Cramping syndrome (CECS)
Canine Epileptoid Cramping Syndrome (CECS), Spike's disease
Canine Epileptoid Cramping Syndrome is an episodic movement disorder with an unknown cause.
CECS is most commonly reported to affect Border Terriers, but dogs of other breeds, other Terriers in particular, can also be affected.
CECS onsets at early adulthood, but also younger or older dogs can become affected. The duration of CECS episodes typically ranges between a couple of minutes and a half an hour. The most common symptoms are difficulties in moving, mild tremor and muscle cramps, repetitive movements and atypical postures.
Genes are likely to play a role in the susceptibility to CECS, but the mode of inheritance and the causative genes are unknown. The disease is diagnosed by so-called exclusion diagnostics, which means that if the dog has no other diseases which could cause such episodes; it is possible that the dog has CECS. It may be difficult to distinguish between a focal epileptic seizure and CECS episode, and it is possible that CECS is one form of canine epilepsy. During CECS episode, the dog has normal consciousness even if both body sides were affected. The dog does not have excessive drooling, urination or defecation.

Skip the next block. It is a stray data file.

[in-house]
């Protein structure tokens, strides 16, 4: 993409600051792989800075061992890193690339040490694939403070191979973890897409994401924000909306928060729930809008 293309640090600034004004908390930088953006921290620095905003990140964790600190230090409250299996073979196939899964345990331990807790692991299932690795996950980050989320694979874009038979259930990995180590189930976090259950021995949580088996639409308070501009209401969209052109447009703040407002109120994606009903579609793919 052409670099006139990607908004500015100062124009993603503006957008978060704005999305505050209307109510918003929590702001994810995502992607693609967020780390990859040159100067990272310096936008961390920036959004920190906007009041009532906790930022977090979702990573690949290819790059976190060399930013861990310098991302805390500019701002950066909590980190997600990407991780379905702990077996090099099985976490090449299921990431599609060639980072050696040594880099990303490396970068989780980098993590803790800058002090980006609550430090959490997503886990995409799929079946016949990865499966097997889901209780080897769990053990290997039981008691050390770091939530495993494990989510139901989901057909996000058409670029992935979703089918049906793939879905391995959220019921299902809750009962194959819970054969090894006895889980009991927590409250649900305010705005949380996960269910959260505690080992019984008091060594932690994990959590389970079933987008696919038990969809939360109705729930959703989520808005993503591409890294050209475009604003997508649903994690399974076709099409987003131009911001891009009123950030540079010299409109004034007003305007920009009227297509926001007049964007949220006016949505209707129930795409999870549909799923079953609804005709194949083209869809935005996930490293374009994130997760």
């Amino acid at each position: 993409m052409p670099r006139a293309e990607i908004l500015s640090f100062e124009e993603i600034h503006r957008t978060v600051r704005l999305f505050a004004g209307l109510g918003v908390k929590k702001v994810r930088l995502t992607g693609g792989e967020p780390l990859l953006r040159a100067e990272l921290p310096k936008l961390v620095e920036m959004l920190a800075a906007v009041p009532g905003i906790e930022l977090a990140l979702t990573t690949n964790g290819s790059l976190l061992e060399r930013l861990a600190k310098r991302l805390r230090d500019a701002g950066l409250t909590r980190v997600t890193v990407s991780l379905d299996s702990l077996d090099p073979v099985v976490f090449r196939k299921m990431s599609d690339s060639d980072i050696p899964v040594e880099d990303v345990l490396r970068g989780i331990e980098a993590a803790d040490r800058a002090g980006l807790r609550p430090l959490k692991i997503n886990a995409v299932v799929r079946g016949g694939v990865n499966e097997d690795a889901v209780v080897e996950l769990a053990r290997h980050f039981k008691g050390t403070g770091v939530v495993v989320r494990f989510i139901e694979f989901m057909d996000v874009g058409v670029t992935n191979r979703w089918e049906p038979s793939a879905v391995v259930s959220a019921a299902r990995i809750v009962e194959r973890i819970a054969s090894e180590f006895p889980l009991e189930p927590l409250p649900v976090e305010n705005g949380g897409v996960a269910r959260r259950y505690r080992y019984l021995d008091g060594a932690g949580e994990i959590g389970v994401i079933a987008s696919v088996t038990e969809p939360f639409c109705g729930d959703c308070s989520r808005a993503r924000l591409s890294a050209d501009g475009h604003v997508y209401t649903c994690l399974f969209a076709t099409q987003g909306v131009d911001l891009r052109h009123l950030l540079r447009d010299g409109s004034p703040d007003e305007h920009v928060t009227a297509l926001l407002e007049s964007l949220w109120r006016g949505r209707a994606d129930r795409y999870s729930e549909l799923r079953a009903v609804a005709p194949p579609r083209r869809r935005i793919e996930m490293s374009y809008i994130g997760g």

Border Terriers, but also other Terrier breeds. We are also interested in hearing about this condition in other breeds.
Dogs eligible for study:
We collect samples from dogs affected with CECS.
Copies of diagnoses and other information needed:
CECS diary, results from clinical examinations, possible post-mortem report.
Further information on sending blood samples.
A sample form to be sent along with the blood samples.
An electronic form for details and updates of dog's health and owner's contact information.
We collect detailed information from all sampled dogs with dyskinesia episodes with an epilepsy questionnaire. Please download the questionnaire from this web page, fill it out and send to us by e-mail.
Contact person: Tiina Heinonen (tiina.heinonen(at)helsinki.fi)
Black et al. 2013: Phenotypic characterisation of canine epileptoid cramping syndrome in the Border terrier. Journal of Small Animal Practise 55, 102–107.